LONDON — The United Kingdom government has formally served divorce papers on the European Union, signaling the beginning of the end of a relationship that has endured for 44 years.
Donald Tusk, president of the European Council, confirmed the U.K. has triggered Article 50 of the Lisbon Treaty, beginning a legal process that must end in two years with Britain leaving the EU.
This official start to the Brexit process comes nine months after the country voted in a hotly contested referendum that exposed deep divisions.
Foreign Secretary Boris Johnson, one of the leading figures in the referendum campaign, expressed his delight at the outcome.
“It’s a great day,” he said as he left a meeting of the Cabinet in Downing Street.
Barrow arrived at the European Council headquarters Wednesday morning, emerging from a black Jaguar holding a briefcase containing the letter signed by Prime Minister Theresa May in Downing Street on Tuesday night.
His route had been kept secret in an effort to avoid any attempts to intercept the letter.
The triggering of Article 50 starts the clock ticking on two years of talks between May’s government and the EU, which will involve everything from deals on trade, migration, education and health care.
The split is expected to be bitter. EU leaders will not want to make leaving their union seem easy or fruitful, to deter other countries that might be mulling a referendum of their own.
But May has vowed to weather the storm of Britain’s exit from the EU’s single market and customs union, essentially a free-trade zone the country will no longer be a part of.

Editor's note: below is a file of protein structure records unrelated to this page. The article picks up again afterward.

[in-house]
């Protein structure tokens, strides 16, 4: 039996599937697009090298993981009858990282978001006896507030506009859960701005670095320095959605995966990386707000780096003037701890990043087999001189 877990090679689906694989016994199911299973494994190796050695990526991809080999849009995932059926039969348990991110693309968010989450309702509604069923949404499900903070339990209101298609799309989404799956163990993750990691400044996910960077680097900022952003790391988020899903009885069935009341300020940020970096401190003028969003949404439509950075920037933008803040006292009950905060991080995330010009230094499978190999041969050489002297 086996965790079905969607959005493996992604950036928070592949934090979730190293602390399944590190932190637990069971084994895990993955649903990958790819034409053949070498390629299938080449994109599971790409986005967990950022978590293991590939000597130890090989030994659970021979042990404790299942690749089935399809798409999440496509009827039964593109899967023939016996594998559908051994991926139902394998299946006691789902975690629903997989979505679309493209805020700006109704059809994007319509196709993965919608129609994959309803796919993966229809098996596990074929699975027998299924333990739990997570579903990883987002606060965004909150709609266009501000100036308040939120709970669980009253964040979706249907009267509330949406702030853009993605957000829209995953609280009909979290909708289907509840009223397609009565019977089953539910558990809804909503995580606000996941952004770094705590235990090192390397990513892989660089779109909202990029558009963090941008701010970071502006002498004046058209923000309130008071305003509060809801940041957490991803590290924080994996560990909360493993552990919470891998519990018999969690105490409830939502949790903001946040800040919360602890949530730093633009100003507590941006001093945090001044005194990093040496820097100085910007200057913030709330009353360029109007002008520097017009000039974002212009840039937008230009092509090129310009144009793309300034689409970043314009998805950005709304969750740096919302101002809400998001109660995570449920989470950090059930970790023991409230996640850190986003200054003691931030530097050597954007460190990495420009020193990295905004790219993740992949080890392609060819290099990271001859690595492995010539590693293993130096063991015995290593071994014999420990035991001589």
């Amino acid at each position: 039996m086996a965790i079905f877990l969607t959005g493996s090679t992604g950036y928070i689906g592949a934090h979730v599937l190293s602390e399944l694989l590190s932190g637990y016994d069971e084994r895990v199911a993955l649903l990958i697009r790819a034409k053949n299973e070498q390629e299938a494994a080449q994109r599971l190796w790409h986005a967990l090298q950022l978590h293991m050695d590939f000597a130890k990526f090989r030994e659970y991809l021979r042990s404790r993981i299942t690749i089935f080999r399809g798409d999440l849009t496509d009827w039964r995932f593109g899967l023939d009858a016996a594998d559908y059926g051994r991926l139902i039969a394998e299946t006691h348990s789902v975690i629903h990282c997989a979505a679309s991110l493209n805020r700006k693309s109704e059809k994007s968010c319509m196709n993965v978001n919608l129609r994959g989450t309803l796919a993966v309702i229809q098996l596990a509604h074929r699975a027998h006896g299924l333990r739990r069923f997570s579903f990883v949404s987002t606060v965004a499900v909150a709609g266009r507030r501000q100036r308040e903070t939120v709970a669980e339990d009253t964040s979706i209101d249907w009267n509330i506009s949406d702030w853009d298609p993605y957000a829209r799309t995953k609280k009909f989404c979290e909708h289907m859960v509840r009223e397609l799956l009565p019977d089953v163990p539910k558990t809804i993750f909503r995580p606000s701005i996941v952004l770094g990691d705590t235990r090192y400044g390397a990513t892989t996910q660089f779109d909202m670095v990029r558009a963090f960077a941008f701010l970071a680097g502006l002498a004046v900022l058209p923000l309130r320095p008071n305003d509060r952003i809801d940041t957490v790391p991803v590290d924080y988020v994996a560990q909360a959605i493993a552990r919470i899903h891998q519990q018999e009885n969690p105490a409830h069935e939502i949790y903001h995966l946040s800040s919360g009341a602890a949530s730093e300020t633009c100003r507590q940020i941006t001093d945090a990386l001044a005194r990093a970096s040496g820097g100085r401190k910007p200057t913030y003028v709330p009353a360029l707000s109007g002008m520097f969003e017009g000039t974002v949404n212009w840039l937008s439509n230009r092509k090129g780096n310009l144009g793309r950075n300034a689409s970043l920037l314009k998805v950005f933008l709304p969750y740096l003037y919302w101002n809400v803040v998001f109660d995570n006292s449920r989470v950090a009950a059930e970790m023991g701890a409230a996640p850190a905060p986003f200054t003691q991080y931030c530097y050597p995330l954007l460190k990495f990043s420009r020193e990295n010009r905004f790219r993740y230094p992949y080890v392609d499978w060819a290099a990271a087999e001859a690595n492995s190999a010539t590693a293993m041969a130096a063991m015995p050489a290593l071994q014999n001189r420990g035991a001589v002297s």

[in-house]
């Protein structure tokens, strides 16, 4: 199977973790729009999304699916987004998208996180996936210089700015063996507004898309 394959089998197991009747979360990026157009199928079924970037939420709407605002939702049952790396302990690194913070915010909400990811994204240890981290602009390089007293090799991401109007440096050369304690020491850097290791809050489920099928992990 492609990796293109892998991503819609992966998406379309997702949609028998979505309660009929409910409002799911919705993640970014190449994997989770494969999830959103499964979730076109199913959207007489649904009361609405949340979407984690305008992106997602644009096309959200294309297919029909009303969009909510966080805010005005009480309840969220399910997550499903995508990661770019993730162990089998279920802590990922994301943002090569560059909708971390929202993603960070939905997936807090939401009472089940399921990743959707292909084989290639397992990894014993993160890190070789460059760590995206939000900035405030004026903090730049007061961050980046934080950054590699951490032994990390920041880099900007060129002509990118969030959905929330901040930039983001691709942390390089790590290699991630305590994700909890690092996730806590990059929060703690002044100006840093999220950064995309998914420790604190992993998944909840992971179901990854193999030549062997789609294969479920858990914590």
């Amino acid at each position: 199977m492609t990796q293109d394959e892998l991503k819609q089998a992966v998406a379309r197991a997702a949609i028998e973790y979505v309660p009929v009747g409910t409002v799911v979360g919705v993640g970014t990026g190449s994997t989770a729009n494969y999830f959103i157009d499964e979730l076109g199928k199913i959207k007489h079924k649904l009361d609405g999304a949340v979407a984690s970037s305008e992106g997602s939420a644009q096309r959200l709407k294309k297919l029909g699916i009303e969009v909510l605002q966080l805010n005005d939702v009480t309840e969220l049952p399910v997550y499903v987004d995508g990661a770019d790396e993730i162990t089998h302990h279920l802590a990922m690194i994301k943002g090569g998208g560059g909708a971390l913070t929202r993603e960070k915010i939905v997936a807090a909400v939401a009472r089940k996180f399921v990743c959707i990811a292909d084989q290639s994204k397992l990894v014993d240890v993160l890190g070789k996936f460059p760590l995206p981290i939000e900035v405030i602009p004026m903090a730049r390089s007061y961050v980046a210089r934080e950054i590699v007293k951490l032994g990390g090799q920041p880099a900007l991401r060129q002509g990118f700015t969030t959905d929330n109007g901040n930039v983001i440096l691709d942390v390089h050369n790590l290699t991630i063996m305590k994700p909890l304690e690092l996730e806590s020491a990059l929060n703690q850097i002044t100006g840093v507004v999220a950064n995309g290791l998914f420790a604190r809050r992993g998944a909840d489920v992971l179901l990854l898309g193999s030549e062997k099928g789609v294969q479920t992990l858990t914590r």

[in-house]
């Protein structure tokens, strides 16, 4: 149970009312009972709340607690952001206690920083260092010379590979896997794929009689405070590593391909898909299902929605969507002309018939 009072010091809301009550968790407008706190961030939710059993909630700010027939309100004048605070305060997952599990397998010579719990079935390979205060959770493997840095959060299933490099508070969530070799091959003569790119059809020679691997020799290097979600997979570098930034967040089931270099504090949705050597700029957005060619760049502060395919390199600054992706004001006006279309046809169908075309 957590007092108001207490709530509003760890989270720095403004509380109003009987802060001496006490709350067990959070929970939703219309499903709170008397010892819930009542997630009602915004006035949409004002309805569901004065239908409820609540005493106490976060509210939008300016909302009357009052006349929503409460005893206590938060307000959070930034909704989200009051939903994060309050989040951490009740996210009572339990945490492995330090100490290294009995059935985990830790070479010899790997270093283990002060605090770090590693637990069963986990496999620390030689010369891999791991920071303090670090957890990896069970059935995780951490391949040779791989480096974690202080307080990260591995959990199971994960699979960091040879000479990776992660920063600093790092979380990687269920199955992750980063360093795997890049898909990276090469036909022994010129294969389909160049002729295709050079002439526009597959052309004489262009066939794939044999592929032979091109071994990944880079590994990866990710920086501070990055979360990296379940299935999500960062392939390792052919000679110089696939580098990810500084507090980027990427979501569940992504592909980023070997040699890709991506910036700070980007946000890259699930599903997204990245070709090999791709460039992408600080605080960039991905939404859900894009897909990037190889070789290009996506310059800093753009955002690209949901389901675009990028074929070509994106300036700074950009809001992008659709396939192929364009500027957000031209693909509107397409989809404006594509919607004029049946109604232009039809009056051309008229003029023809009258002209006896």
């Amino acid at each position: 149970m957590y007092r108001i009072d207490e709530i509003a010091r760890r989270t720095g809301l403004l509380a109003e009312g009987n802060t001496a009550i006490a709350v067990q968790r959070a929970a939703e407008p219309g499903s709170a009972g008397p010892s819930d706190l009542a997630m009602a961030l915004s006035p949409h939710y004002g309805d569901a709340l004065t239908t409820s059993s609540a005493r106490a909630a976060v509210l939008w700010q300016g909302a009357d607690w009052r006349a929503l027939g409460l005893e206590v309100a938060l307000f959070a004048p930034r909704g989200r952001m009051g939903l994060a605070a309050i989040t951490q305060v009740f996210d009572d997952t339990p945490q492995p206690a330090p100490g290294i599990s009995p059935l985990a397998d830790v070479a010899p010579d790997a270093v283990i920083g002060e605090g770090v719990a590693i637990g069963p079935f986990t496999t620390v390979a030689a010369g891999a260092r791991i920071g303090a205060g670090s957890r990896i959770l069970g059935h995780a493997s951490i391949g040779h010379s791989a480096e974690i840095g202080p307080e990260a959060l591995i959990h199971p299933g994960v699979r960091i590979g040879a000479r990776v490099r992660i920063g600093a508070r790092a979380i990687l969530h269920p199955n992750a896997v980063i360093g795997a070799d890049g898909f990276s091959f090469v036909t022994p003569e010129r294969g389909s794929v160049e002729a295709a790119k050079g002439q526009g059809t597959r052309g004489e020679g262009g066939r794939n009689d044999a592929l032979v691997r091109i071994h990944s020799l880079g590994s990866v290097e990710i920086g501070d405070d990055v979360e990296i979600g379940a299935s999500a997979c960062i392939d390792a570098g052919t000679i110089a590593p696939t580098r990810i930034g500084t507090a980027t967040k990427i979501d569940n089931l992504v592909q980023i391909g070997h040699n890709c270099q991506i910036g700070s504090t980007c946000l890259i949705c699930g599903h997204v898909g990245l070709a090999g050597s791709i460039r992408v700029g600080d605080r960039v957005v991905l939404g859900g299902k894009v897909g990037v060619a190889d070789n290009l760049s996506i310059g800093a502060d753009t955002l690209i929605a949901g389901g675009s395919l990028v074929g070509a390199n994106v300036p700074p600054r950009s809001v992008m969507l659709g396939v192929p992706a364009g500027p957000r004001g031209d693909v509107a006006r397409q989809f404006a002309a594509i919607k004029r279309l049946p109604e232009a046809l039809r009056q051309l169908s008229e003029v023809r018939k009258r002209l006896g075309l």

The EU is the U.K.’s biggest trading partner, and experts have warned that striking a comprehensive trade deal in two years will be unlikely. The two parties can, however, continue trade talks beyond this period.
Even if some terms of divorce are not agreed, the U.K. will fall out of the union on March 29, 2019. They can split earlier if both parties agree.
But May will have other Brexit battles to fight on her own soil. The Scottish parliament on Tuesday voted to seek another independence referendum, as Scotland voted overwhelmingly in favor of remaining part of the EU.
“Today the PM will take the U.K. over a cliff with no idea of the landing place,” First Minister Nicola Sturgeon said Wednesday. “Scotland didn’t vote for it and out voice has been ignored,” she wrote on Twitter.
The U.K. government has also said it will reluctantly have to consider reintroducing direct rule in Northern Ireland if talks there over restoring a power-sharing executive fail.